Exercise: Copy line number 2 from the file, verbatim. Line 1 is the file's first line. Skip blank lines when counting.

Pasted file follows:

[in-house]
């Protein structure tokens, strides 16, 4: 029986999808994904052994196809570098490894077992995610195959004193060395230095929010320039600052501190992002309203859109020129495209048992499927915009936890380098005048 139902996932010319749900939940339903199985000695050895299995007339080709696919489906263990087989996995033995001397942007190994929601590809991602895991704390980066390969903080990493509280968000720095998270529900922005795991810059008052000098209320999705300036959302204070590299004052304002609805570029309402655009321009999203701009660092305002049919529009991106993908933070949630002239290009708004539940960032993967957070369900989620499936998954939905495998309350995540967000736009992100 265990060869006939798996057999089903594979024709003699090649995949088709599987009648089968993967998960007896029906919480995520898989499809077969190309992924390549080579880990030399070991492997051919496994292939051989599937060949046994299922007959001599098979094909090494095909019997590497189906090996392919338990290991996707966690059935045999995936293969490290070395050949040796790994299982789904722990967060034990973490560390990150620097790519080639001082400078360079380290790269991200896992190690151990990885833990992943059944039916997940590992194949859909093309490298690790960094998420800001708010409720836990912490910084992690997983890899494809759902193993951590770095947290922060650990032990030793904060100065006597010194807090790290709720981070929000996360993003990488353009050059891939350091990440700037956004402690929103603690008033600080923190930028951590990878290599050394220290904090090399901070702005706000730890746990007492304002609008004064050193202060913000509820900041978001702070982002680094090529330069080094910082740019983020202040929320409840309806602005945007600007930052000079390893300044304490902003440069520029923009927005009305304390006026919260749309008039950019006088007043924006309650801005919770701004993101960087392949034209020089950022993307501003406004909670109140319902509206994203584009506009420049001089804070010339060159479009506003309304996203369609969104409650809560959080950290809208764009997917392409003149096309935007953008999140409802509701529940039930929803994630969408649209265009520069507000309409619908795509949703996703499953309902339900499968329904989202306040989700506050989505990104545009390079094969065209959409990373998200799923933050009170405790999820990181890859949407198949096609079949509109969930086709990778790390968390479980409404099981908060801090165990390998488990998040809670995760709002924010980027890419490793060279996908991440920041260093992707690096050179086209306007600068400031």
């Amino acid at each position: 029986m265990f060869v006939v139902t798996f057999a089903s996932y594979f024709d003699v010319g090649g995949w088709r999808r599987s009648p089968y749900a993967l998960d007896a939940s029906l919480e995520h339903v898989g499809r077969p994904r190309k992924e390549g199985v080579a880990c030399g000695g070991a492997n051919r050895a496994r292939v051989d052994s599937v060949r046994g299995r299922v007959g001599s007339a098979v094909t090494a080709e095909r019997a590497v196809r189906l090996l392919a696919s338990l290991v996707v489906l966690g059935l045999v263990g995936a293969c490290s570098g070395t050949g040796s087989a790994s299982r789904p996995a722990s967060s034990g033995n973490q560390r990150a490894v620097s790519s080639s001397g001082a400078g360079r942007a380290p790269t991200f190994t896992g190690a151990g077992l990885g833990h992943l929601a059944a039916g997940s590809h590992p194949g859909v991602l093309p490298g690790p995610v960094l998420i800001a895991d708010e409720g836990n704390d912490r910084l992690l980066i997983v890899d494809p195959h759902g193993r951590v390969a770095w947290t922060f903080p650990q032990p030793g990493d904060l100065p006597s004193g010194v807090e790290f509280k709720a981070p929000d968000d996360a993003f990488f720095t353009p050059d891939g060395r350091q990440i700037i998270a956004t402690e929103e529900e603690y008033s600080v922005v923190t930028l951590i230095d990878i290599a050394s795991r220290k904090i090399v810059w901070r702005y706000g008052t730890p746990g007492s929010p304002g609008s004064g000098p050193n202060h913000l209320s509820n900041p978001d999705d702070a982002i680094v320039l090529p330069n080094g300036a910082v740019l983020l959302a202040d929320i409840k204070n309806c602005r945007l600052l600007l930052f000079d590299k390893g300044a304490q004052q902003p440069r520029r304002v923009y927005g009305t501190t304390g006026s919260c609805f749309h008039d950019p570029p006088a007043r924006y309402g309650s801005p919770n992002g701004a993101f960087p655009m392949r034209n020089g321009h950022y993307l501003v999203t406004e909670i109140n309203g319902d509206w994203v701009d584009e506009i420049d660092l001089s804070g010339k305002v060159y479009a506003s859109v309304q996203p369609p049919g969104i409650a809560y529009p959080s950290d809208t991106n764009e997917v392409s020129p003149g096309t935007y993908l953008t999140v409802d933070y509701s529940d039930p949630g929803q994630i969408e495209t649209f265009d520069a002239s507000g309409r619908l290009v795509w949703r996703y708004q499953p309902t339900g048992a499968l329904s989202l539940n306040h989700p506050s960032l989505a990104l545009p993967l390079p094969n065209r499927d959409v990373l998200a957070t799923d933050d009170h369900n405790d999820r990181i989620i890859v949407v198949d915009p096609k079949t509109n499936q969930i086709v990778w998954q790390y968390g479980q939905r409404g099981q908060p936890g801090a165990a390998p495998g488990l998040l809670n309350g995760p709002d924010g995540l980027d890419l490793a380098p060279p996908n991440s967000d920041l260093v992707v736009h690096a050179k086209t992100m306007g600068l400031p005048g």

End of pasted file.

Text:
């Protein structure tokens, strides 16, 4: 029986999808994904052994196809570098490894077992995610195959004193060395230095929010320039600052501190992002309203859109020129495209048992499927915009936890380098005048 139902996932010319749900939940339903199985000695050895299995007339080709696919489906263990087989996995033995001397942007190994929601590809991602895991704390980066390969903080990493509280968000720095998270529900922005795991810059008052000098209320999705300036959302204070590299004052304002609805570029309402655009321009999203701009660092305002049919529009991106993908933070949630002239290009708004539940960032993967957070369900989620499936998954939905495998309350995540967000736009992100 265990060869006939798996057999089903594979024709003699090649995949088709599987009648089968993967998960007896029906919480995520898989499809077969190309992924390549080579880990030399070991492997051919496994292939051989599937060949046994299922007959001599098979094909090494095909019997590497189906090996392919338990290991996707966690059935045999995936293969490290070395050949040796790994299982789904722990967060034990973490560390990150620097790519080639001082400078360079380290790269991200896992190690151990990885833990992943059944039916997940590992194949859909093309490298690790960094998420800001708010409720836990912490910084992690997983890899494809759902193993951590770095947290922060650990032990030793904060100065006597010194807090790290709720981070929000996360993003990488353009050059891939350091990440700037956004402690929103603690008033600080923190930028951590990878290599050394220290904090090399901070702005706000730890746990007492304002609008004064050193202060913000509820900041978001702070982002680094090529330069080094910082740019983020202040929320409840309806602005945007600007930052000079390893300044304490902003440069520029923009927005009305304390006026919260749309008039950019006088007043924006309650801005919770701004993101960087392949034209020089950022993307501003406004909670109140319902509206994203584009506009420049001089804070010339060159479009506003309304996203369609969104409650809560959080950290809208764009997917392409003149096309935007953008999140409802509701529940039930929803994630969408649209265009520069507000309409619908795509949703996703499953309902339900499968329904989202306040989700506050989505990104545009390079094969065209959409990373998200799923933050009170405790999820990181890859949407198949096609079949509109969930086709990778790390968390479980409404099981908060801090165990390998488990998040809670995760709002924010980027890419490793060279996908991440920041260093992707690096050179086209306007600068400031």